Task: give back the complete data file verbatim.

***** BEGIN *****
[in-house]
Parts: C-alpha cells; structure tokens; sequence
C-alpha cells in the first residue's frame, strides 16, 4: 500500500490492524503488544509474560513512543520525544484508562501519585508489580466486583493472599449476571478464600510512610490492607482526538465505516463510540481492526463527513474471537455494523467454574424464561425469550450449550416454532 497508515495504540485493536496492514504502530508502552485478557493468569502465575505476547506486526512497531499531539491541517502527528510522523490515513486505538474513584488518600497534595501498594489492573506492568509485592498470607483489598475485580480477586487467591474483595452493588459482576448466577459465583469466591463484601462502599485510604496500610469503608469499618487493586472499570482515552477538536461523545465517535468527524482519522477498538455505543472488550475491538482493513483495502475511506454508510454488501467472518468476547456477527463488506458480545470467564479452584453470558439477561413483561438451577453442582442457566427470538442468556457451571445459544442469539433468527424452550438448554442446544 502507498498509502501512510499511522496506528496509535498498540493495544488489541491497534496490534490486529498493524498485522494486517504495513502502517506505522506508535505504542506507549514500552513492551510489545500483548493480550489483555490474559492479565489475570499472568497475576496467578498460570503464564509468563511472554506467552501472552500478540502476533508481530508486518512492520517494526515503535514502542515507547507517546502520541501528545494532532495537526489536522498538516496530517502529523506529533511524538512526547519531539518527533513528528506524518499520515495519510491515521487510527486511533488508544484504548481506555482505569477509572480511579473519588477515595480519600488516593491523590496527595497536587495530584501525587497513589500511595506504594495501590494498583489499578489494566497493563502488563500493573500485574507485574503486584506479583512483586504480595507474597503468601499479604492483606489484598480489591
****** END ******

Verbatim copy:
[in-house]
Parts: C-alpha cells; structure tokens; sequence
C-alpha cells in the first residue's frame, strides 16, 4: 500500500490492524503488544509474560513512543520525544484508562501519585508489580466486583493472599449476571478464600510512610490492607482526538465505516463510540481492526463527513474471537455494523467454574424464561425469550450449550416454532 497508515495504540485493536496492514504502530508502552485478557493468569502465575505476547506486526512497531499531539491541517502527528510522523490515513486505538474513584488518600497534595501498594489492573506492568509485592498470607483489598475485580480477586487467591474483595452493588459482576448466577459465583469466591463484601462502599485510604496500610469503608469499618487493586472499570482515552477538536461523545465517535468527524482519522477498538455505543472488550475491538482493513483495502475511506454508510454488501467472518468476547456477527463488506458480545470467564479452584453470558439477561413483561438451577453442582442457566427470538442468556457451571445459544442469539433468527424452550438448554442446544 502507498498509502501512510499511522496506528496509535498498540493495544488489541491497534496490534490486529498493524498485522494486517504495513502502517506505522506508535505504542506507549514500552513492551510489545500483548493480550489483555490474559492479565489475570499472568497475576496467578498460570503464564509468563511472554506467552501472552500478540502476533508481530508486518512492520517494526515503535514502542515507547507517546502520541501528545494532532495537526489536522498538516496530517502529523506529533511524538512526547519531539518527533513528528506524518499520515495519510491515521487510527486511533488508544484504548481506555482505569477509572480511579473519588477515595480519600488516593491523590496527595497536587495530584501525587497513589500511595506504594495501590494498583489499578489494566497493563502488563500493573500485574507485574503486584506479583512483586504480595507474597503468601499479604492483606489484598480489591